By Bernie Becker - 01/16/11 12:05 AM EST
The Obama administration took an opening step toward reforming the nation’s tax code on Friday, even as potential sticking points in the debate became more and more apparent.
After prominent officials in both parties endorsed taking a look at tax reform in recent weeks, Treasury Secretary Timothy Geithner discussed corporate tax rates on Friday with finance officials from close to 20 major companies.
“When you’re at the 28,000-foot level, you can find agreement,” said Rep. Chris Van Hollen (D-Md.), the incoming ranking member on the House Budget Committee. “But as we descend, we may hit some more turbulence.”
As for Friday, the Treasury Department consistently downplayed the meeting in the days leading up to it, terming the get-together the start of a discussion on tax reform. Frank Calderoni, the chief financial officer of Cisco and a participant in the gathering, cast it in similar terms, saying in a statement after the meeting that he was encouraged and looked forward to a “fruitful dialogue with the administration and Congress on how to level the playing field for American businesses through a more modern tax code.”
With that in mind, there does appear to be some broad agreement across party lines that tax rates could stand to be lowered and that the tax code has too many loopholes.
Late last year, the chairmen of the president’s debt commission recommended closing loopholes and lowering rates as part of their deficit reduction plan. Around that time, President Obama also endorsed having a “conversation” this year about tax reform.
But with the State of the Union just 10 days away, the administration appears to be grappling with how much political capital to spend on tax reform.
“The President himself has said that reforming the tax system is a priority and the bipartisan fiscal commission recently made recommendations that he will consider as part of the budget process,” a White House official said Friday. “But he is not considering specific policy proposals, and no decisions have been made about whether this is a priority he will push for in the near future.”
Lawmakers and policy analysts have said they will look for signs of how the president wants to proceed in his Jan. 25 address to Congress.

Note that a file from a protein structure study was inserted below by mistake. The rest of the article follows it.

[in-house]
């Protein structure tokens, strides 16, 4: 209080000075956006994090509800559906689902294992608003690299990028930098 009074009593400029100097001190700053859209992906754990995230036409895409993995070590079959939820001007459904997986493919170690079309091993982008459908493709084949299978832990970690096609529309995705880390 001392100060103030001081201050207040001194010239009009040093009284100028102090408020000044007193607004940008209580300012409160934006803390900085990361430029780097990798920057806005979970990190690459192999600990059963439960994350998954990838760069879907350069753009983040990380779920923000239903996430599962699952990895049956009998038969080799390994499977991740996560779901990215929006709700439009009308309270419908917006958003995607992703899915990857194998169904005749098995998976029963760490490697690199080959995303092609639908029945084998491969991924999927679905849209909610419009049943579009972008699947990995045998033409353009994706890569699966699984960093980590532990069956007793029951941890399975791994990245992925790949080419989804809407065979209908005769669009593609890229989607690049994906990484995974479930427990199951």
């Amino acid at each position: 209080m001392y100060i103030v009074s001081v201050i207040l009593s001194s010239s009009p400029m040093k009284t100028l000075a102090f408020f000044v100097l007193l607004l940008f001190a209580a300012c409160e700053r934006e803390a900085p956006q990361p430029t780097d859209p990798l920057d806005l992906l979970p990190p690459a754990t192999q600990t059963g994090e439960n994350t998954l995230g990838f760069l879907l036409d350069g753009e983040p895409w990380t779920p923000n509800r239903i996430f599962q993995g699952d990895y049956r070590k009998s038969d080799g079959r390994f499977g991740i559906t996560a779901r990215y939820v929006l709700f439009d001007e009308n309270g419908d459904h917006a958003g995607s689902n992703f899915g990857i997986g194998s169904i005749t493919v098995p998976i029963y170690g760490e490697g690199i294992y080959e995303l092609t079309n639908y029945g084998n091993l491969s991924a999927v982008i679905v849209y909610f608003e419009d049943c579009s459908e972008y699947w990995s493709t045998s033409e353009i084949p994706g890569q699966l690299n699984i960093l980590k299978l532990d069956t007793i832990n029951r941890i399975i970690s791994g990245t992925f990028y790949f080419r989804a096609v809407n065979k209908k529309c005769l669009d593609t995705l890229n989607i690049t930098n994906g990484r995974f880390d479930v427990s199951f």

But some – like Sen. Orrin Hatch (R-Utah) – are already trying to influence the direction of the debate.
Hatch, the incoming ranking member of the Senate Finance Committee, applauded Geithner’s Friday meeting with business leaders in a statement while also calling for corporate tax reform.
But the senator also warned the administration against trying to increase the amount of taxes the government brings in during a push for reform, echoing other Republicans who have said Washington has problems with spending, not revenue.
“This would unnecessarily politicize a much-needed discussion of how to fix and improve our tax code,” said Hatch, who could face a primary challenge from the right in 2012.
For his part, Geithner said in a speech on Wednesday that the administration was gauging whether it could find the necessary political support for reforming the tax code in a revenue-neutral way.
Another Republican lawmaker who works closely on tax issues, Rep. Pat Tiberi of Ohio, signaled that he thought it was too early to say whether a tax reform package would have to be revenue-neutral.
“I think that’s something that’s a bit overstated. We had that debate, as a sidebar during the month of December,” Tiberi said, referencing the tax-cut compromise that added hundreds of billions to the deficit. “And we saw an extension of the current rates.”
Tiberi, who is the new chairman of a House Ways and Means subcommittee that deals with taxes, is also one of a bipartisan group of lawmakers who want to pursue more comprehensive tax reform – overhauling rates for both businesses and individuals.
But it remains to be seen how interested the administration would be in something that broad. Van Hollen, meanwhile, said that he thought both the corporate and individual tax codes needed to be reformed, but that he wasn’t sure whether it was easier to tackle them together.
According to Donald Marron, the director of the Urban-Brookings Tax Policy Center, a more comprehensive reform would “be harder to pull off, with more moving pieces.”
“With corporate reform, you can narrow the scope,” he added.
Still, even with all those potential roadblocks, lawmakers and other officials are hopeful some sort of reforms can be enacted during the current Congress. The last major overhaul of the tax code happened a quarter-century ago, after a protracted debate during the Reagan administration.
“Every time this has been done in the past, it has taken a couple of years, if not more, to get it done,” Valerie Jarrett, a senior White House adviser, said recently, adding: “It is going to take some time, it is going to be complicated, and it has to be an inclusive process.”